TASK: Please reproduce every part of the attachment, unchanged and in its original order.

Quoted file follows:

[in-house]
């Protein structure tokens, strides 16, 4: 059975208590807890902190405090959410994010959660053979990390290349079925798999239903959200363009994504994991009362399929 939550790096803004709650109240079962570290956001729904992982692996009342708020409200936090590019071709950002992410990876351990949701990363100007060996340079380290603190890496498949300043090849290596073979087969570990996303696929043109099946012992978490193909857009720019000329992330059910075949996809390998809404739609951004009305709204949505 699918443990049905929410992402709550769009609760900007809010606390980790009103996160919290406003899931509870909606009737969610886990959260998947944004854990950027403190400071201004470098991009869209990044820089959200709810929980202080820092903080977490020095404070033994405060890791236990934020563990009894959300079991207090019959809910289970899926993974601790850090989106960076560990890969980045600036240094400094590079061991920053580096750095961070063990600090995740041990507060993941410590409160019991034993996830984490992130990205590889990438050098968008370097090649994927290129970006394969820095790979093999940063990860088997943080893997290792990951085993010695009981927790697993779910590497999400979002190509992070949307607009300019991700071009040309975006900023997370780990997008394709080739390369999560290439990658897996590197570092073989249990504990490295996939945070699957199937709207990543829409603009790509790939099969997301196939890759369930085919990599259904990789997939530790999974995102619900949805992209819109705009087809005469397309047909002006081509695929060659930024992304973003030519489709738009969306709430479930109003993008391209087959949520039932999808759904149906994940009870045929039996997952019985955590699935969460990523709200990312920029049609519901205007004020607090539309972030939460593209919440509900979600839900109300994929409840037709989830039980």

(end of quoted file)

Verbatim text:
[in-house]
């Protein structure tokens, strides 16, 4: 059975208590807890902190405090959410994010959660053979990390290349079925798999239903959200363009994504994991009362399929 939550790096803004709650109240079962570290956001729904992982692996009342708020409200936090590019071709950002992410990876351990949701990363100007060996340079380290603190890496498949300043090849290596073979087969570990996303696929043109099946012992978490193909857009720019000329992330059910075949996809390998809404739609951004009305709204949505 699918443990049905929410992402709550769009609760900007809010606390980790009103996160919290406003899931509870909606009737969610886990959260998947944004854990950027403190400071201004470098991009869209990044820089959200709810929980202080820092903080977490020095404070033994405060890791236990934020563990009894959300079991207090019959809910289970899926993974601790850090989106960076560990890969980045600036240094400094590079061991920053580096750095961070063990600090995740041990507060993941410590409160019991034993996830984490992130990205590889990438050098968008370097090649994927290129970006394969820095790979093999940063990860088997943080893997290792990951085993010695009981927790697993779910590497999400979002190509992070949307607009300019991700071009040309975006900023997370780990997008394709080739390369999560290439990658897996590197570092073989249990504990490295996939945070699957199937709207990543829409603009790509790939099969997301196939890759369930085919990599259904990789997939530790999974995102619900949805992209819109705009087809005469397309047909002006081509695929060659930024992304973003030519489709738009969306709430479930109003993008391209087959949520039932999808759904149906994940009870045929039996997952019985955590699935969460990523709200990312920029049609519901205007004020607090539309972030939460593209919440509900979600839900109300994929409840037709989830039980």